The Best Industrial Stock to Weather Economic Uncertainty


The industrials sector typically engenders little enthusiasm. As an analyst and editor specifically assigned to the sector, I get it. I won't argue that these companies really capture investors' imaginations the same way game-changing companies from areas like technology or media do. In my mind, they don't need to. Even better, the area does play host to a lot of really spectacular companies, one of which I'll advocate as an attractive opportunity today.

An American icon
Industrial conglomerate 3M (NYS: MMM) , while not unloved or unknown, probably doesn't qualify as exciting, either. However, when you look under the hood, you certainly find a lot to get excited about. Founded in 1902 and based in St. Paul, Minnesota, the company divides into six operating segments manufacturing goods that run the gamut from films used in electronic displays (high-tech) to office supplies like Post-it notes (not-so-high-tech). Lauded as an outstanding company, 3M consistently ranks at or near the top of many noteworthy corporate excellence rankings, and for good reason.

Slow and steady
More than any other quality, 3M's remarkable consistency is what distinguishes it from the rest. Its margins hardly ever vary. Heck, looking back into the history books, it seems little ever fluctuates with 3M. Gross, operating, and profit margins all hover right around 50%, 20%, and 15%, respectively. By no means a blockbuster growth story, the company still shows the ability to grow its business consistently at around a 5% annual clip. I know that doesn't sound like much, but it certainly exceeds the growth rate of the economy (a sign of a strong business) and it does so like clockwork. This certainly becomes meaningful over time. It also generates fantastic returns without the need to leverage itself significantly to do so. Since 1996, its return on equity hasn't dipped below 20%. In fact, it consistently tallied +30% ROEs for the better part of the 2000s (the Great Recession drove them down into the high 20s). Perhaps most impressive, 3M has increased its dividend payments to its shareholders every year for 53 straight years.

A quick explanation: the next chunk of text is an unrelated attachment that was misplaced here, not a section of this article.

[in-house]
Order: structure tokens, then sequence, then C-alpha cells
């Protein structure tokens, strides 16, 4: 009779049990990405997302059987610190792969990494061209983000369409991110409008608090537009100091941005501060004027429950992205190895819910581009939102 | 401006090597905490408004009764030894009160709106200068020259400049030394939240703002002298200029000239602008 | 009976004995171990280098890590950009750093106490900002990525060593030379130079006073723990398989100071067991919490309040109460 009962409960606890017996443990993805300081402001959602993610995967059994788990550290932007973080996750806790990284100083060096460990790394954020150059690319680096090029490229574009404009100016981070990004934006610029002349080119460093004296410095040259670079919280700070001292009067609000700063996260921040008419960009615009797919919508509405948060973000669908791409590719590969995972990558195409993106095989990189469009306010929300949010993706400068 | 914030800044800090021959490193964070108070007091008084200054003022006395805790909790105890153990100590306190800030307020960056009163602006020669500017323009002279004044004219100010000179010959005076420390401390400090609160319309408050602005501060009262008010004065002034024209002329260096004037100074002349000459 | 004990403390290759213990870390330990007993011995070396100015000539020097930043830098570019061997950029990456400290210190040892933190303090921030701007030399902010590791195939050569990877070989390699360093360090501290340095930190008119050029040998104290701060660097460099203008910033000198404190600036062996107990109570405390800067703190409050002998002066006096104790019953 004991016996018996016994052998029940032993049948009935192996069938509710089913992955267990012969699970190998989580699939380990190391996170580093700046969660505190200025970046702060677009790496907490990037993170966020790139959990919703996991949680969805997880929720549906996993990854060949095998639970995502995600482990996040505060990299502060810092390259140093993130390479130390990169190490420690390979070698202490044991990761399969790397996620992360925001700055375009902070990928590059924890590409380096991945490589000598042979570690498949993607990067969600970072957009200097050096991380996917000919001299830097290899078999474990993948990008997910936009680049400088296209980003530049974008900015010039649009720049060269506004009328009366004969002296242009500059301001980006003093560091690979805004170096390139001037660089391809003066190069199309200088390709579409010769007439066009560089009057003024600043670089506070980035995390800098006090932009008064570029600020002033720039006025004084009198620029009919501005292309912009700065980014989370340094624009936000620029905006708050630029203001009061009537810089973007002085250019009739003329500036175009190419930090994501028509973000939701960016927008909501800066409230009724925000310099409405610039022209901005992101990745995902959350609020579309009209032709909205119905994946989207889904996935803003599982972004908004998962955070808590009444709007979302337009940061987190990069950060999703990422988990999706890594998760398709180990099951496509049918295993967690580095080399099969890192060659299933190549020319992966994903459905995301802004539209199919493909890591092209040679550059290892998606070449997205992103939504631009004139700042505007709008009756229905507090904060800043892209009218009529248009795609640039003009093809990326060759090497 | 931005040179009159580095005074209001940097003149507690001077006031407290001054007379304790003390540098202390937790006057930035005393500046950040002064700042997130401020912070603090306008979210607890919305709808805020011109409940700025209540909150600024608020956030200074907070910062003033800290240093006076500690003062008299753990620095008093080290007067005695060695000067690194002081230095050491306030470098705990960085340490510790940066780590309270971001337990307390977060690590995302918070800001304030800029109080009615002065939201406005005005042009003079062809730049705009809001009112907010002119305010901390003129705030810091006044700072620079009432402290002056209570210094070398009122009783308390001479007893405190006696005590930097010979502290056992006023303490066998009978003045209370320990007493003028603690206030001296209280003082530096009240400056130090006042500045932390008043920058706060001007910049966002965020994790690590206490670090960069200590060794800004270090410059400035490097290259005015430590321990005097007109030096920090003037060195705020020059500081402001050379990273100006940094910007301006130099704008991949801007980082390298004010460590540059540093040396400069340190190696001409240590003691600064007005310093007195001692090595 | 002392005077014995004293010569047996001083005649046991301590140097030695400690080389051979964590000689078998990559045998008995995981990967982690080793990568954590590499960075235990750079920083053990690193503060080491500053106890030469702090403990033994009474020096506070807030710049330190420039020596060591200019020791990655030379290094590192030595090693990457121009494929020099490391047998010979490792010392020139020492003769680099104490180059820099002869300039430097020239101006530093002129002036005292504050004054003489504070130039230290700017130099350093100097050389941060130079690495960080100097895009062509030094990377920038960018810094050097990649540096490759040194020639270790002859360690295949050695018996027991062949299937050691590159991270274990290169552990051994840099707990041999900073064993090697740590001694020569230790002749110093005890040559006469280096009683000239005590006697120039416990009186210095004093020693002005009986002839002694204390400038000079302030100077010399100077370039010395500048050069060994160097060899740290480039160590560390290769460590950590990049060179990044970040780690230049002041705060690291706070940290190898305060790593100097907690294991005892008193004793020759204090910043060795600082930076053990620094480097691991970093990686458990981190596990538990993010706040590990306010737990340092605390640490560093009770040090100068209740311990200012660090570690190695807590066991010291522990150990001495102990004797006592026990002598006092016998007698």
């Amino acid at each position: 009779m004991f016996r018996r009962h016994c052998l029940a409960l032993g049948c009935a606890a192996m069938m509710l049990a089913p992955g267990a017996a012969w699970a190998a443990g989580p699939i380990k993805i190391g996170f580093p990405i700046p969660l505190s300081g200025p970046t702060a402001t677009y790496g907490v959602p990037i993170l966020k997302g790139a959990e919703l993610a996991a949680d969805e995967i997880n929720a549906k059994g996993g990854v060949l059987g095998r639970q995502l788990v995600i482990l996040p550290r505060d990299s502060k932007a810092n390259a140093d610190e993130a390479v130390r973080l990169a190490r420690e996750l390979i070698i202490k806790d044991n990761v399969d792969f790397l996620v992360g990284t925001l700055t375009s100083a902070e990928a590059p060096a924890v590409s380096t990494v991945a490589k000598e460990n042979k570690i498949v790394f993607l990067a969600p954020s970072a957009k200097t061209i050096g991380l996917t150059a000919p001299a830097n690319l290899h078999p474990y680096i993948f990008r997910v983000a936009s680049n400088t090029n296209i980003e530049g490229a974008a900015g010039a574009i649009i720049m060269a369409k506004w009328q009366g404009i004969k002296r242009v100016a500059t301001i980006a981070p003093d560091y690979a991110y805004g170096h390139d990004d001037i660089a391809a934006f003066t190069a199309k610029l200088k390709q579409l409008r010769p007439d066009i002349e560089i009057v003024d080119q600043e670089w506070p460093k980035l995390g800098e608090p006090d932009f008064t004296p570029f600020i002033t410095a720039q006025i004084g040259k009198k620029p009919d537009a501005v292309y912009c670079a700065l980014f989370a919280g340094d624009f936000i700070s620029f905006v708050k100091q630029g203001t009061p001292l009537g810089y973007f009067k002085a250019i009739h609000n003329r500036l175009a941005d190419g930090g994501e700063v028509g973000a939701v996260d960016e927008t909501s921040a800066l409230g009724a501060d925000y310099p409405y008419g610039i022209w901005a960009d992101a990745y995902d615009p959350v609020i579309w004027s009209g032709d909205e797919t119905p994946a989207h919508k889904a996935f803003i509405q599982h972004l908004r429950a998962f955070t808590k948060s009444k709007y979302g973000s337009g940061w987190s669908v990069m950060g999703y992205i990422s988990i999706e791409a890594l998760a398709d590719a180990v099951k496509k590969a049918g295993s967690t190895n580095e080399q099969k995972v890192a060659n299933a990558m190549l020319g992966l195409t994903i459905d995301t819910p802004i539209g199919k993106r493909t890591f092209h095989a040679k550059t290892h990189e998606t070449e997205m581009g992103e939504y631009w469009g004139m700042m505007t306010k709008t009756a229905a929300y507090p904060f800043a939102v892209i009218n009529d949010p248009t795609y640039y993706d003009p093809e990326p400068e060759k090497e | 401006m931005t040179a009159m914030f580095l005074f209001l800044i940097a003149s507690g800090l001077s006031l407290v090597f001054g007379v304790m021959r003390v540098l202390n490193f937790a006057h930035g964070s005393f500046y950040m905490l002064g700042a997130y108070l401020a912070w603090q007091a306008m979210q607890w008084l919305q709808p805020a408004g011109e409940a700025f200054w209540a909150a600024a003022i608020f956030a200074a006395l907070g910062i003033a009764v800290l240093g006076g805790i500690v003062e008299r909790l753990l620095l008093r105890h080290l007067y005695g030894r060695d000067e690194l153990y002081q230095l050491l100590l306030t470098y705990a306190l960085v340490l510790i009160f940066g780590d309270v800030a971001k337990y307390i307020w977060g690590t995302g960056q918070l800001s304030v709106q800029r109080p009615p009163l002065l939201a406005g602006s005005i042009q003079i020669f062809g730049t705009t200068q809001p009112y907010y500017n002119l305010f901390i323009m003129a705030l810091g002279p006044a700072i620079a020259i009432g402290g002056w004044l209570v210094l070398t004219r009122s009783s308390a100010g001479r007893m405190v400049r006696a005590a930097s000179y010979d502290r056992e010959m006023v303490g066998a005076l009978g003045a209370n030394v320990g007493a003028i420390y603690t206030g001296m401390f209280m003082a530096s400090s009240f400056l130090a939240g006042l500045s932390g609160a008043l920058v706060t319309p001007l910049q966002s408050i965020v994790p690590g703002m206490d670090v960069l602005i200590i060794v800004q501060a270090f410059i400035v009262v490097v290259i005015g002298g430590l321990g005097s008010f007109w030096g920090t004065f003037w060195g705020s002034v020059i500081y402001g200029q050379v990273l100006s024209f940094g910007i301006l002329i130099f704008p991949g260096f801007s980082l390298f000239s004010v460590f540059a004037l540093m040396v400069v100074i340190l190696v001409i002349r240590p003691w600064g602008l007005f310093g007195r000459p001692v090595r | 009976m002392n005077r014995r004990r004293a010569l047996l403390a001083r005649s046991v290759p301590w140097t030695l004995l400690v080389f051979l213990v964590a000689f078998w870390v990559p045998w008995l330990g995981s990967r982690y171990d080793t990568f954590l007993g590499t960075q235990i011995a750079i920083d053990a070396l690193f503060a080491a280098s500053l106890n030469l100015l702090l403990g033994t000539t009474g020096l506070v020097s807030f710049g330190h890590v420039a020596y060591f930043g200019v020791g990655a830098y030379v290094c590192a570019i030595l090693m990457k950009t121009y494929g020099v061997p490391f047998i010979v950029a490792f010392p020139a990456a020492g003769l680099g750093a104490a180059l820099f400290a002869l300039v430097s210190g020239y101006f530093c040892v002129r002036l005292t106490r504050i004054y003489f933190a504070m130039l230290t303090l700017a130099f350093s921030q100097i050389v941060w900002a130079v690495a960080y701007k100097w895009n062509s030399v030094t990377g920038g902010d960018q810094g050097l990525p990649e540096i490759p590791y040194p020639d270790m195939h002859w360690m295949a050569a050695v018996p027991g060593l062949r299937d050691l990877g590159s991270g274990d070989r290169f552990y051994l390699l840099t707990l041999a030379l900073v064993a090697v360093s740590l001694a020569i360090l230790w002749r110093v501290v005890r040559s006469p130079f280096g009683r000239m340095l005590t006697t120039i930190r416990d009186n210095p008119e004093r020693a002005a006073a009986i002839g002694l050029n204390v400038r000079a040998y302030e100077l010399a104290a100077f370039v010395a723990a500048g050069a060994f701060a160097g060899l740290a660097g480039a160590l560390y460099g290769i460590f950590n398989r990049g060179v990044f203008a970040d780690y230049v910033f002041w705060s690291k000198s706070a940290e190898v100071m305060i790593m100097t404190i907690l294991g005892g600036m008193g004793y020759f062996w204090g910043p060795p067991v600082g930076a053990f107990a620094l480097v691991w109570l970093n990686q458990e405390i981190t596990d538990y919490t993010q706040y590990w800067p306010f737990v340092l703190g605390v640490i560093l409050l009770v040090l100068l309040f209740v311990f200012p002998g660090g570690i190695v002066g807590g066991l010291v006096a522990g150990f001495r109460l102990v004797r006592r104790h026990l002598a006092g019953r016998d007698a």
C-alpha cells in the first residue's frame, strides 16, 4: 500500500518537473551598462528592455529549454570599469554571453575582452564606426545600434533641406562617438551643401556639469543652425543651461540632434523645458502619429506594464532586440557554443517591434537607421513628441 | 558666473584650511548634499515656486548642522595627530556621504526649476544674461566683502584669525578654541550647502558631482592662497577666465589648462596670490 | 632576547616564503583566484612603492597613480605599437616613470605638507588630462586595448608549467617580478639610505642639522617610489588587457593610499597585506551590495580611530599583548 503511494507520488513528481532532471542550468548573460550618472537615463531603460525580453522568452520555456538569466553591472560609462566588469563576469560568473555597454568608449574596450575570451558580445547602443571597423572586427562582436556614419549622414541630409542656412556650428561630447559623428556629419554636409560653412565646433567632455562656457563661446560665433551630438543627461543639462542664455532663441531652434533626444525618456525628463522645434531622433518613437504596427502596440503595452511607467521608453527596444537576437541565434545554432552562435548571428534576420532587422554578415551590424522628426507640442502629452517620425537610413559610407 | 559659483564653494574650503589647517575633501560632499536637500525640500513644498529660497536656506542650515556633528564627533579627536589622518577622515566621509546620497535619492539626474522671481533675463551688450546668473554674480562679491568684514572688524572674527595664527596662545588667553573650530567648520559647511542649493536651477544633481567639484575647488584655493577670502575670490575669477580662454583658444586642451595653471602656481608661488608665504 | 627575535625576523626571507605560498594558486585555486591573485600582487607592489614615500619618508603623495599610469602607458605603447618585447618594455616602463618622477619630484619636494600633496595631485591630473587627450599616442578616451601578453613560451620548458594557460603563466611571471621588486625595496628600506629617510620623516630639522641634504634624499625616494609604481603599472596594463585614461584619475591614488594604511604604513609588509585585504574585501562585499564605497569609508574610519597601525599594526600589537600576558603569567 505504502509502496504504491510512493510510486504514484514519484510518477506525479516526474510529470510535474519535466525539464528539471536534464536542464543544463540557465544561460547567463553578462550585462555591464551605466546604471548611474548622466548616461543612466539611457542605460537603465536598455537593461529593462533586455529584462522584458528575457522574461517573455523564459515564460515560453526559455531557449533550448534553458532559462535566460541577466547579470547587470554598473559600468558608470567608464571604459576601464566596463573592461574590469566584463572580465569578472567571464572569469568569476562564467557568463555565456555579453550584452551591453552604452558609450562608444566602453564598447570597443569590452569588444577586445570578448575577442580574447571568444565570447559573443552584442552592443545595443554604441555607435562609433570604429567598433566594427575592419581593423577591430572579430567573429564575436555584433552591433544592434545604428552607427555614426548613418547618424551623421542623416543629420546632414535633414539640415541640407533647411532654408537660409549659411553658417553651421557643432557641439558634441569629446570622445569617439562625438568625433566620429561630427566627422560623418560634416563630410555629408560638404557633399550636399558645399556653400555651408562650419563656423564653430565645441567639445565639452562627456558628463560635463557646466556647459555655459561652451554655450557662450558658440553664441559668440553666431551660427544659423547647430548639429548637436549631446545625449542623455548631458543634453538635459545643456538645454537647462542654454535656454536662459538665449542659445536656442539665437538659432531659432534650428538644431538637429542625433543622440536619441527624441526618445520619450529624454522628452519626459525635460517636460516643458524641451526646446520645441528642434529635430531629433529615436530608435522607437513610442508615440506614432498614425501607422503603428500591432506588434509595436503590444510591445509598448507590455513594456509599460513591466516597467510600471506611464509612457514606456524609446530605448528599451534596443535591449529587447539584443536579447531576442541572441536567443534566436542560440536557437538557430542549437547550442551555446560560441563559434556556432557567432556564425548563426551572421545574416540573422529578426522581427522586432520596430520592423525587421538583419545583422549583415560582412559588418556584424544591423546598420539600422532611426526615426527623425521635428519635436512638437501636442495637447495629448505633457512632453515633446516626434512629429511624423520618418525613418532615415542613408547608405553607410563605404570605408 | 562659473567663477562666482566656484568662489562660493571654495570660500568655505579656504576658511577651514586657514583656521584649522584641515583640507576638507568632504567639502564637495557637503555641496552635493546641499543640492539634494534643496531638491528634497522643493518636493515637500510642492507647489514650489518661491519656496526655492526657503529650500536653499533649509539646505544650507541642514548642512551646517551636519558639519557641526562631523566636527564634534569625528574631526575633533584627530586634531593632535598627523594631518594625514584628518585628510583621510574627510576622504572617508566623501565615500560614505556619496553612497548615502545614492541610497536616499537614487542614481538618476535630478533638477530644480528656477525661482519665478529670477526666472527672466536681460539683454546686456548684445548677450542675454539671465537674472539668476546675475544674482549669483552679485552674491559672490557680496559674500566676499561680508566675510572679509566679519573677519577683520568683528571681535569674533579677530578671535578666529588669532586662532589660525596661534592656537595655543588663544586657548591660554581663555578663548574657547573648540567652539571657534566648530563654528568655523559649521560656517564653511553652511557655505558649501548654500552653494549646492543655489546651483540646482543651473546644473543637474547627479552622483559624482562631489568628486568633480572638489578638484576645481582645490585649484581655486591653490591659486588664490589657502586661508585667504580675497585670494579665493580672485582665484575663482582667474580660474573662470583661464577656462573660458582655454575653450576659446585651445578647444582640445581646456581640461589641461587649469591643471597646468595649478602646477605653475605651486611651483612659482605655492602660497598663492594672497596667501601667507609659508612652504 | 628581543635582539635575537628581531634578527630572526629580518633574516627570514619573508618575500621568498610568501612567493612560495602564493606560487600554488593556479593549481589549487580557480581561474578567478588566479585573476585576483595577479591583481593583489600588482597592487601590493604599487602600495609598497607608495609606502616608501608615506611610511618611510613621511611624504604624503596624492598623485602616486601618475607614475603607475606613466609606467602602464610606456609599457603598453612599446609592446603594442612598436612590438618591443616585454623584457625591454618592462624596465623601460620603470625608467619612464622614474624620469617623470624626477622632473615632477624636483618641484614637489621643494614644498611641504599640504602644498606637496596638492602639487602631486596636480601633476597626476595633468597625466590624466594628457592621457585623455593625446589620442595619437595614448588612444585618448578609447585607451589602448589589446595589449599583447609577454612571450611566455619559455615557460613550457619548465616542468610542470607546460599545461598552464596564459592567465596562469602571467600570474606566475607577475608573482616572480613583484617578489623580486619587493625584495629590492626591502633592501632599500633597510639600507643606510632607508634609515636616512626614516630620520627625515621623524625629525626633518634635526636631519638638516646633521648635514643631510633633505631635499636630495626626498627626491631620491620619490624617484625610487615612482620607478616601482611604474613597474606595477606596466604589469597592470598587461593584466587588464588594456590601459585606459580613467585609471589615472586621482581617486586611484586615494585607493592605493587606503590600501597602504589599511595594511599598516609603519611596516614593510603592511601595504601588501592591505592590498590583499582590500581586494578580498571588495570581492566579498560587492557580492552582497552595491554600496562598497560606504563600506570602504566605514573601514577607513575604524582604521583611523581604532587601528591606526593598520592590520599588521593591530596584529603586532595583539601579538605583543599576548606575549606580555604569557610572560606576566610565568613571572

I like the blue-chip industrial sector in general (pretty risk-averse at present). However, 3M distances itself from similar companies with its consistency.


Dividend Yield

Payout Ratio

10-Yr Dividend Annual Growth Rate

10-Year Annual Return






General Electric (NYS: GE)





Tyco International (NYS: TYC)





Honeywell International (NYS: HON)





Illinois Tool Works (NYS: ITW)





Danaher (NYS: DHR)





Textron (NYS: TXT)





Source: Capital IQ, a division of Standard & Poor's.

None of its counterparts (although they're often impressive in their own respects) matches 3M's workman-like performance. Strong across the board, the business just keeps churning year after year, enriching shareholders along the way. Consider that this period the S&P 500 generated an average return during of only 2.5%. I'll gladly take nearly 5 extra percentage points of annual return for minimal risk.

Foolish bottom line
If, like many value-oriented investors, you prefer to control risk before seeking return (remember Buffett's first and second rules of investing), 3M should be right in your wheelhouse, especially in an era of uncertain economic times. You pay a slightly cheap price for a company with a rock-solid balance sheet, demonstrated consistency, and an enduring commitment to its shareholders. As the legendary investor Phil Fisher insisted, "conservative investors sleep well." If you fall among the ranks of the risk-averse, 3M seems like a stock that deserves additional consideration.

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At the time thisarticle was published Fool contributor Andrew Tonner holds no financial position in any of the companies mentioned in this article. The Motley Fool owns shares of Textron.Motley Fool newsletter serviceshave recommended buying shares of 3M and Illinois Tool Works. Try any of our Foolish newsletter servicesfree for 30 days. We Fools may not all hold the same opinions, but we all believe thatconsidering a diverse range of insightsmakes us better investors. The Motley Fool has adisclosure policy.

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